Thursday, February 14, 2013

Marine Klee-diagrams (1)

Paul Klee - Ancient Sound
I have touched on the topic before. While methods for phylogenetic visualization have typically been developed for small phylogenetic trees, new methods are required as efforts to resolve the tree of life proceed and sequence datasets grow. Many common software tools for visualising small phylogenetic trees already exist. These tools lay out trees in a two-dimensional Euclidean space and are useful for visualising trees of up to a few hundred nodes. Some software tools (e.g. Figtree, HyperTree ), have increased the number of depictable nodes using 2D hyperbolic space or visualising trees in 3D hyperbolic space (Walrus).

However, the larger datasets become, the more difficult it will be to provide a panoramic view of the entire dataset.  Indicator vectors of sequences visualized in so called Klee-diagrams have the potential to overcome this caveat of tree methods. I like to show a few examples here on the blog to demonstrate the power of Klee-diagrams displaying larger DNA Barcode datasets.

For my Klee-diagrams I utilized a mathematicalapproach to comparative analysis of nucleotide sequences using digitaltransformation in vector space. Essentially DNA data are transformed into vectors. A distinguishing vector which is indicative of a specific group of organisms can be calculated based on the transformed DNA sequence information (the number n of members in such a group can be defined). These so called indicator vectors can be constructed based on different taxonomic levels or other interesting groupings. All this is implemented in a MatLab routine available at Mark Stoeckles barcode site. Matrices of correlations among the indicator vectors can be displayed as false-color maps (Klee-diagrams) using the MatLab graph functions. Note that the input could also be any other value set e.g. a distance matrix. 

While the order of sequences in an alignment does not affect the actual calculations, for the resulting Klee diagram it is useful to arrange the sequences to approximate evolutionary relationships. Therefore, I organized the data based on the topology of Neighbor Joining trees (here constructed with MEGA 5). The re-ordering of my alignments was conducted with a customized Tree Parser routine

Over the last couple of years I dedicated a large amount of my time to marine DNA Barcoding and it seems logical to use some of the data we collected over 4 years to showcase the Klee-diagrams. By the way, all figures are hyperlinked (the captions) and available via figshare.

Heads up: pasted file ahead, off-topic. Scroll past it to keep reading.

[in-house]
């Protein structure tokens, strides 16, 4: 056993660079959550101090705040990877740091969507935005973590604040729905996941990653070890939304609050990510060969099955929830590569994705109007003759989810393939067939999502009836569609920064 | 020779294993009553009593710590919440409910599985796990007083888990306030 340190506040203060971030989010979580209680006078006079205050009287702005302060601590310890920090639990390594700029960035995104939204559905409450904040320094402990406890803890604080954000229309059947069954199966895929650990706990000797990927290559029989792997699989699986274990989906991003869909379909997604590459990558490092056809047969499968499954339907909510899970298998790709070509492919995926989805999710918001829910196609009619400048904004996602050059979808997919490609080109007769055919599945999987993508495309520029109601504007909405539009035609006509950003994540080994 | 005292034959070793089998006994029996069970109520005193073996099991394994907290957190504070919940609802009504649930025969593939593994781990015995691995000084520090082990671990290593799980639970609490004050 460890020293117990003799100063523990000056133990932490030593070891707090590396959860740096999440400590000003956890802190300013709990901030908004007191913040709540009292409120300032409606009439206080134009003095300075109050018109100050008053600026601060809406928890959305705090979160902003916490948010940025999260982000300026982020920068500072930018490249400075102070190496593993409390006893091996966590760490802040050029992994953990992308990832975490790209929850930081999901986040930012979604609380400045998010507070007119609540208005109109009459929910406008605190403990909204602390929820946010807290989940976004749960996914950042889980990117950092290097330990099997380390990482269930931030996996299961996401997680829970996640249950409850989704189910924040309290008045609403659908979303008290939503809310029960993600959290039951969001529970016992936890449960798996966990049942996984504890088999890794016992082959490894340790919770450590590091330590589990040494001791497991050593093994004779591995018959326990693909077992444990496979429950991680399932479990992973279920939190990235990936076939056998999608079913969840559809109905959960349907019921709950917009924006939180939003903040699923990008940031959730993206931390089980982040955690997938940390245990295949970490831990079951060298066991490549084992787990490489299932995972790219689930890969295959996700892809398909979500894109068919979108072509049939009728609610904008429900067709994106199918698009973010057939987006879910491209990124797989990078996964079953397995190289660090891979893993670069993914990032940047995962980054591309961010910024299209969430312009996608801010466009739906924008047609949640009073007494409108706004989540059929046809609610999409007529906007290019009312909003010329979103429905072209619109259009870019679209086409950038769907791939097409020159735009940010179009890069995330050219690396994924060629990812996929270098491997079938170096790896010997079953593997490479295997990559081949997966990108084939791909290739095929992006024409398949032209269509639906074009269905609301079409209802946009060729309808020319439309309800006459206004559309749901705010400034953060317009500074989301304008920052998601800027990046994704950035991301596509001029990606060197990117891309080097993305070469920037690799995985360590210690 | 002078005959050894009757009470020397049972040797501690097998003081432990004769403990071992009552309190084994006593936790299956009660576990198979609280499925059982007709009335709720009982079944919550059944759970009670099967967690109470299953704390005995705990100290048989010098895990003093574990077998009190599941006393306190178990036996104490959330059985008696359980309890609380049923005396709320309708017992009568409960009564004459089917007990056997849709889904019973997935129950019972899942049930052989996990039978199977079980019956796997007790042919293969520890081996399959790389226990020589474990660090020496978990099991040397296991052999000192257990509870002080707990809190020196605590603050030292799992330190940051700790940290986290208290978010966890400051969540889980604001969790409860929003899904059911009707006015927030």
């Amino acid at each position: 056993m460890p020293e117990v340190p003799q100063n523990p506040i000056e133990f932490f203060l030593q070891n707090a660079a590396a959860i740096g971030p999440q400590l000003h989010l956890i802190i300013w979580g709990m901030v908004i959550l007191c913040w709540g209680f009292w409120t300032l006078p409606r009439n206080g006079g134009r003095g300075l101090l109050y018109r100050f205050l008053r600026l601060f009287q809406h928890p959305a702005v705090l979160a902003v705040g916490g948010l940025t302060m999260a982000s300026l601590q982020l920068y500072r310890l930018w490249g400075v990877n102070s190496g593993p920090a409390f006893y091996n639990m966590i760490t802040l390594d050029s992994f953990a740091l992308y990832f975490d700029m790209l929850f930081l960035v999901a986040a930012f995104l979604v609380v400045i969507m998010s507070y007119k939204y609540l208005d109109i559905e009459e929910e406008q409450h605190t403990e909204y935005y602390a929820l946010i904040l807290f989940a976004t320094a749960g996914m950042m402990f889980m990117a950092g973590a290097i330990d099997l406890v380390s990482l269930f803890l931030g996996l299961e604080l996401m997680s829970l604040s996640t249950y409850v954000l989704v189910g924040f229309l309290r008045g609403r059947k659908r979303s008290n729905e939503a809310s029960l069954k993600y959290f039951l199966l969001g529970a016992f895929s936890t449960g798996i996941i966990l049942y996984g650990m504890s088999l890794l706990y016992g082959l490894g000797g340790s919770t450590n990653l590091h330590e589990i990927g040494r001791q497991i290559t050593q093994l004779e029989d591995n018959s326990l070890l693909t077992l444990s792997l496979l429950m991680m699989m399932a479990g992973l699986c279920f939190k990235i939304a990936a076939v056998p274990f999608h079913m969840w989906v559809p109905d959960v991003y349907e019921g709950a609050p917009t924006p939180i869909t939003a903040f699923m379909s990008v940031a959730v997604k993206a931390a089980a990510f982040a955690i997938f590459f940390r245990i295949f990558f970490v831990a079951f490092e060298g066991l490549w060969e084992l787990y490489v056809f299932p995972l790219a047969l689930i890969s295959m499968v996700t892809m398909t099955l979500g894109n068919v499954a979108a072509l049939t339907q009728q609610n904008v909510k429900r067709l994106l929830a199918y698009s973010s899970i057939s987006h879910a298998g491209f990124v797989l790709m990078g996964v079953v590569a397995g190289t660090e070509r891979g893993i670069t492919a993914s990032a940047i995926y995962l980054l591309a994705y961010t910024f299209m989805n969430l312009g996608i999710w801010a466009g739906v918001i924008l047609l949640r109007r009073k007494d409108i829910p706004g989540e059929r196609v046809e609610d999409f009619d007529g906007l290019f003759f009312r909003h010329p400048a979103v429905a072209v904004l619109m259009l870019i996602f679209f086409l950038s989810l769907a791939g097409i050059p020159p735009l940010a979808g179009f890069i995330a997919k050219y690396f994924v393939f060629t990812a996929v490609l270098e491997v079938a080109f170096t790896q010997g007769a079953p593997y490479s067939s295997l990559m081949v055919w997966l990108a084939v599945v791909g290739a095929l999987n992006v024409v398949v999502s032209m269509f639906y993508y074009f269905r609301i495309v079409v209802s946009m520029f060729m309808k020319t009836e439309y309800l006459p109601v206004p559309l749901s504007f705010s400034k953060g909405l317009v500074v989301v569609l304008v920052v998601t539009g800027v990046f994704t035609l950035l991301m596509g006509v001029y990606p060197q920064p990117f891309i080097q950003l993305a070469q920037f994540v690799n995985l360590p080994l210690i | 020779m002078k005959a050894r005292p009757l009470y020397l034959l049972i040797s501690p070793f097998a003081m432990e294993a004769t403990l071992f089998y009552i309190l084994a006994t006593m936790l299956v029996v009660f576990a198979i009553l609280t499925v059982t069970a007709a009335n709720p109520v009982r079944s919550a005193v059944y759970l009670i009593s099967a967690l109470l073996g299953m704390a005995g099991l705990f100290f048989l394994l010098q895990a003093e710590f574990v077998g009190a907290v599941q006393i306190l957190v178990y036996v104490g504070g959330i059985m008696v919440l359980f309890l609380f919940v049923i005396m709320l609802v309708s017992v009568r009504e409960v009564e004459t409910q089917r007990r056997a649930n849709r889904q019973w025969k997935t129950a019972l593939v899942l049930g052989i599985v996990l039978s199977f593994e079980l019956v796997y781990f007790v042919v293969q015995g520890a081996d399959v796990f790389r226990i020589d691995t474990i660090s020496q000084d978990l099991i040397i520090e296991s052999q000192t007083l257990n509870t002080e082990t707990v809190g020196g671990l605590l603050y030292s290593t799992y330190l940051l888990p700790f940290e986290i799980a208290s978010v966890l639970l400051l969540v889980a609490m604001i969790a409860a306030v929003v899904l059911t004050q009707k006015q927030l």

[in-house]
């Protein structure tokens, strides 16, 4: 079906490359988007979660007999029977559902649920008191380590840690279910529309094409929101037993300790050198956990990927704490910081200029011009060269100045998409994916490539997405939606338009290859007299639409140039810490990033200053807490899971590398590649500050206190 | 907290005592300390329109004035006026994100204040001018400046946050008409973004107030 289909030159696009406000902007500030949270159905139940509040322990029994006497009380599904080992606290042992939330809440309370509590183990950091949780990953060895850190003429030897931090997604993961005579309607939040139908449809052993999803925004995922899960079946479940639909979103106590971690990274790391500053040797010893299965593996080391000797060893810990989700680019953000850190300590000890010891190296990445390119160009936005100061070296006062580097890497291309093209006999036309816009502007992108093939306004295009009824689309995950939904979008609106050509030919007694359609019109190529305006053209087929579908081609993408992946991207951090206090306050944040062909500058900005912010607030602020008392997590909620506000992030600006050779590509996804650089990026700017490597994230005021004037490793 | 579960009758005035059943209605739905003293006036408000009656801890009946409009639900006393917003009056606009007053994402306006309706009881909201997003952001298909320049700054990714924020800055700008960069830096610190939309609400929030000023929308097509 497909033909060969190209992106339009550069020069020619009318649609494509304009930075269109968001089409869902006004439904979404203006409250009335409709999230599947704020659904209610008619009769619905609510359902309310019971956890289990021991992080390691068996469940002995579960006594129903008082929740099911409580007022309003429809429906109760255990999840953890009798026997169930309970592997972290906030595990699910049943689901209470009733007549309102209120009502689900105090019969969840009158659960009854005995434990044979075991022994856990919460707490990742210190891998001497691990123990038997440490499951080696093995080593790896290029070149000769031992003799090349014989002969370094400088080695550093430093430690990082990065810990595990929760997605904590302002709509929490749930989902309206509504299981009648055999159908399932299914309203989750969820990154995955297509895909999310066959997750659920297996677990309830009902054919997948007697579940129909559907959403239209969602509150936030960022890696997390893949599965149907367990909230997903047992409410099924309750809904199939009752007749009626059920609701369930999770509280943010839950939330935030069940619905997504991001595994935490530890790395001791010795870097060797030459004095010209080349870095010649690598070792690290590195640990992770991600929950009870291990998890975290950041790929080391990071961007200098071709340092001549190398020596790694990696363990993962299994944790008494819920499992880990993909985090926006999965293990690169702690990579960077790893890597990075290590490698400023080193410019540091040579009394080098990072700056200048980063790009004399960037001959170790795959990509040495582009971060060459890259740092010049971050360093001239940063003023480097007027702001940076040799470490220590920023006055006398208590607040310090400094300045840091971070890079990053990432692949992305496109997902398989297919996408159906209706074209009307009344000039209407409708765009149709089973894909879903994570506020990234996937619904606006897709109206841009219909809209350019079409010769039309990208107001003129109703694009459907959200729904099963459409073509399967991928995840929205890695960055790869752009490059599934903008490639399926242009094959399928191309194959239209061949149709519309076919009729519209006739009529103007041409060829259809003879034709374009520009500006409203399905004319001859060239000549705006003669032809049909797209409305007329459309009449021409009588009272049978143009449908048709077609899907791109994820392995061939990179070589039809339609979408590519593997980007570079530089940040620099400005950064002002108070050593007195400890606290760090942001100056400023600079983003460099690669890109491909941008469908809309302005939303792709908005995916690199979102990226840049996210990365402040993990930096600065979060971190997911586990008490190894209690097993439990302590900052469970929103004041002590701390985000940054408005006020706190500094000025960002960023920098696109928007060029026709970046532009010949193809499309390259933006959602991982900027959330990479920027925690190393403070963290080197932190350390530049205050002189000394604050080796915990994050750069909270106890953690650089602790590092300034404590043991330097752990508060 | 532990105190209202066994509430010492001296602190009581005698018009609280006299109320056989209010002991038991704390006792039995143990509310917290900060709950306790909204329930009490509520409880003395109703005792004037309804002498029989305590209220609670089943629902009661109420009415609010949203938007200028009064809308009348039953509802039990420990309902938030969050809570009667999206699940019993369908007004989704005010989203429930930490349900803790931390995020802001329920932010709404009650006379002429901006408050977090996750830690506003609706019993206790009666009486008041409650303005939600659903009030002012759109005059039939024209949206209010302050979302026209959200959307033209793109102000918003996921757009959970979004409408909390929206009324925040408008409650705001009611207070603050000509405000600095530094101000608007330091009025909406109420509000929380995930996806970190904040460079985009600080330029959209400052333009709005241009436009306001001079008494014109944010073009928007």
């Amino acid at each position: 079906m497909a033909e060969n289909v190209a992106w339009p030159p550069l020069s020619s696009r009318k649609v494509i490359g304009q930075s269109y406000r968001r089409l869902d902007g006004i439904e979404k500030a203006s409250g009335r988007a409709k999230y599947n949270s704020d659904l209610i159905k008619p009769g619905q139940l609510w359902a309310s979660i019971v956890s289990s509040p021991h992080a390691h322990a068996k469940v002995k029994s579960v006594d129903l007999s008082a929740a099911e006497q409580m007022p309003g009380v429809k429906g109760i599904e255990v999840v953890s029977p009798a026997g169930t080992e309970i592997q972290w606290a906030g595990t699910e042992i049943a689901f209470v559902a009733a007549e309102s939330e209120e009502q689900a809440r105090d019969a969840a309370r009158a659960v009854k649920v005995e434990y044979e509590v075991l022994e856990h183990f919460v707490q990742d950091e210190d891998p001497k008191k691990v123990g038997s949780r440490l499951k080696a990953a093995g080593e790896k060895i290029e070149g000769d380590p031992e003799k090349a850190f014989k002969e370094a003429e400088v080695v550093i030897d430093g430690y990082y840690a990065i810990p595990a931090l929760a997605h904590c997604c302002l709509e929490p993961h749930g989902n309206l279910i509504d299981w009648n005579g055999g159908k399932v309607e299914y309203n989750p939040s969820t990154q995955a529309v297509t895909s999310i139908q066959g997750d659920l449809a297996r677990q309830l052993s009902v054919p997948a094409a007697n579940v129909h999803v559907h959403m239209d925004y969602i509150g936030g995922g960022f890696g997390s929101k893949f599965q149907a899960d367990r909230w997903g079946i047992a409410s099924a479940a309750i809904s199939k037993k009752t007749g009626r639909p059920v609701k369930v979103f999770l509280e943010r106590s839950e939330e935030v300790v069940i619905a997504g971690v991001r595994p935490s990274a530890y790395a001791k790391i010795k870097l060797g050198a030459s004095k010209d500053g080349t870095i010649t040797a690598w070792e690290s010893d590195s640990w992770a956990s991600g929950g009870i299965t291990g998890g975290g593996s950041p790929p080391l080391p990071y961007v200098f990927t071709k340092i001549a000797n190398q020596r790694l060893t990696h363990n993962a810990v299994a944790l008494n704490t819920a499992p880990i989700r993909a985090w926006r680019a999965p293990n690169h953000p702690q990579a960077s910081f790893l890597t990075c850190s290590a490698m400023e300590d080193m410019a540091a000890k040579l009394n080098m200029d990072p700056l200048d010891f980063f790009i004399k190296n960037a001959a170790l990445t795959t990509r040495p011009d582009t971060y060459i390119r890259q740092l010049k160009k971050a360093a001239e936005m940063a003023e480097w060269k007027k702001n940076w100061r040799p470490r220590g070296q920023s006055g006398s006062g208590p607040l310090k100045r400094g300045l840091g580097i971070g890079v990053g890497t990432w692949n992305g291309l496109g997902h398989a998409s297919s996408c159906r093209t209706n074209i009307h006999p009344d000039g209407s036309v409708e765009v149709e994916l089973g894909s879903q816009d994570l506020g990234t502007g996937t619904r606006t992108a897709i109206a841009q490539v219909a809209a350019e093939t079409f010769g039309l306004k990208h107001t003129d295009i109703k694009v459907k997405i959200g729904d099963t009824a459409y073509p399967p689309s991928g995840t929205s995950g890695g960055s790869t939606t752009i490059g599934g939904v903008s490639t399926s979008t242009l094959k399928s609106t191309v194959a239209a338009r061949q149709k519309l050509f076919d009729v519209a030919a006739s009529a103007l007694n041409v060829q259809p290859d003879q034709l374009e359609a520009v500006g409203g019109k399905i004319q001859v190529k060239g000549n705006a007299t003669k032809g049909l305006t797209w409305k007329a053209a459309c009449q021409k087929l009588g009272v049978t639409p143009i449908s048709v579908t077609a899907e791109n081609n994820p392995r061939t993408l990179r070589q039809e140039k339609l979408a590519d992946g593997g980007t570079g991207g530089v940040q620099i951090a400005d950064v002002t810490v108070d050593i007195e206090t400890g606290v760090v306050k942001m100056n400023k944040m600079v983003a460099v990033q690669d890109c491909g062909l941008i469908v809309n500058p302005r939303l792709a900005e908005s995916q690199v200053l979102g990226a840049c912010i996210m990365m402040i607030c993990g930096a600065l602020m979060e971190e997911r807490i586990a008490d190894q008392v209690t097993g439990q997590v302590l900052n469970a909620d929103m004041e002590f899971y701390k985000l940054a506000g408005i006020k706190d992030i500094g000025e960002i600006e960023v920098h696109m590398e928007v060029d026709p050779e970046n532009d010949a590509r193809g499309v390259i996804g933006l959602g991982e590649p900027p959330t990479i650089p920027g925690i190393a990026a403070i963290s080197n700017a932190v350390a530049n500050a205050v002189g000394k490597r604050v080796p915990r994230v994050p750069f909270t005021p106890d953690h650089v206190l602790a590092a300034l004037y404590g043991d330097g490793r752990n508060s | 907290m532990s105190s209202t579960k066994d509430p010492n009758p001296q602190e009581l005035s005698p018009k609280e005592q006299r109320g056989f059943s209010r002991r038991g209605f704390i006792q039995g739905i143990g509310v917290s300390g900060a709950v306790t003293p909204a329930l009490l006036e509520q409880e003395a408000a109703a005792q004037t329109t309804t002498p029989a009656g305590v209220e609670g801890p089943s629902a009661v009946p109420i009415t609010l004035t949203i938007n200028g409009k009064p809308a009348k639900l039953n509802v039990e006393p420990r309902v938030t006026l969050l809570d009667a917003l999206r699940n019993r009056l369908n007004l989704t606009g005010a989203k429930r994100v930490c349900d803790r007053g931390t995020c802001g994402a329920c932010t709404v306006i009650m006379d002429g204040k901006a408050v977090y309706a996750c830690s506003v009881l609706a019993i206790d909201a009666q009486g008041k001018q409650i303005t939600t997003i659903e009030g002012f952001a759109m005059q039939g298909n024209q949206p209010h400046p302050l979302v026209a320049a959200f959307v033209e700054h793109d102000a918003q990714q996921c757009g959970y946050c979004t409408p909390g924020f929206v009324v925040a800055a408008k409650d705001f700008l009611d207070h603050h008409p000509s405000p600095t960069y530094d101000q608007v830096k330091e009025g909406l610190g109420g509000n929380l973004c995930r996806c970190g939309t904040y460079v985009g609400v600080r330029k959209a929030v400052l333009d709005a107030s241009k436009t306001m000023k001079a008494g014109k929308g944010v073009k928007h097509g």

Klee-Diagram depictingindicator vectors (n=3) for 5000 marine species DNA Barcodes representing 10 phyla.

The figure shows a Klee-diagram that was constructed using marine COI barcodes publicly available on BOLD. Blocks of high correlation on the diagonal reflect affinities within groups of species, corresponding to taxonomic divisions.

Major marine groups are clearly separated in the diagram. While COI usually fails to resolve intermediate taxonomy it performs surprisingly well to resolve the major marine phyla in this dataset. Rapidly evolving sites appear saturated while more constrained sites are sufficiently variable to be phylogenetically useful. Thus, it could be argued that the level of divergence of genetic relationships examined here is for the most part located in windows in which rapidly evolving sites are too saturated and slowly evolving sites are variable enough to provide phylogenetic signal on two levels.

Klee diagrams utilizing only one gene fragment cannot replace in-depth phylogenetic multi-gene analysis but it is conceivable that heat-map based visualization can overcome the inadequatenesses of large scale trees. Topologies generated through complex multi-gene algorithms could be translated into such diagrams as well.

An advantage of the method is its scalability. The figure below depicts a comparison of two groups of marine invertebrates – echinoderms and polychaetes – based on the COI gene. DNA Barcoding has been proven to be an effective, accurate and useful method of species diagnosis for all five classes of Echinodermata . In addition our Klee diagram reveals discontinuities corresponding to higher-level taxonomic divisions (left diagram). Furthermore, some areas of high correlation are indicative of species groups that exhibit low barcode divergence due to rather recent speciation events.
Klee diagrams for 2groups of marine invertebrates. a. Indicator vector correlation (n=2) for 560echinoderm species. b. Indicator vectors (n=2) for 375 polychaete species. 

Indeed some of the crinoid species (in the left diagram, upper left block) have been recently identified as Antarctica’s first example of a marine invertebrate species flock. Similar species complexes are discussed for the asteroid genus Henricia which is also shown the diagram (left diagram, position 170-195).

The diagram on the right shows that COI is not able to resolve the major groups within the polychaeta. Traditionally, 18S rRNA has been used to provide phylogenies that resolve the divisions within the polychaetes . Many species thought to have broad distributions turned out to be a complex of allied species and that this often rather reflects the limitations of conventional taxonomy than actual cosmopolitanism. Also polychaetes in general are thought to be paraphyletic and the lack of distinctness in the diagram might reflect an overall unresolved taxonomy. However, it needs to be pointed out that the method used to calculate the indicator vectors is based on the rather arbitrary grouping by species identifications which could mask true diversity patterns in some cases. be continued

1 comment:

  1. Starting a Wikipedia article on these ideas - would be nice if you could weigh in at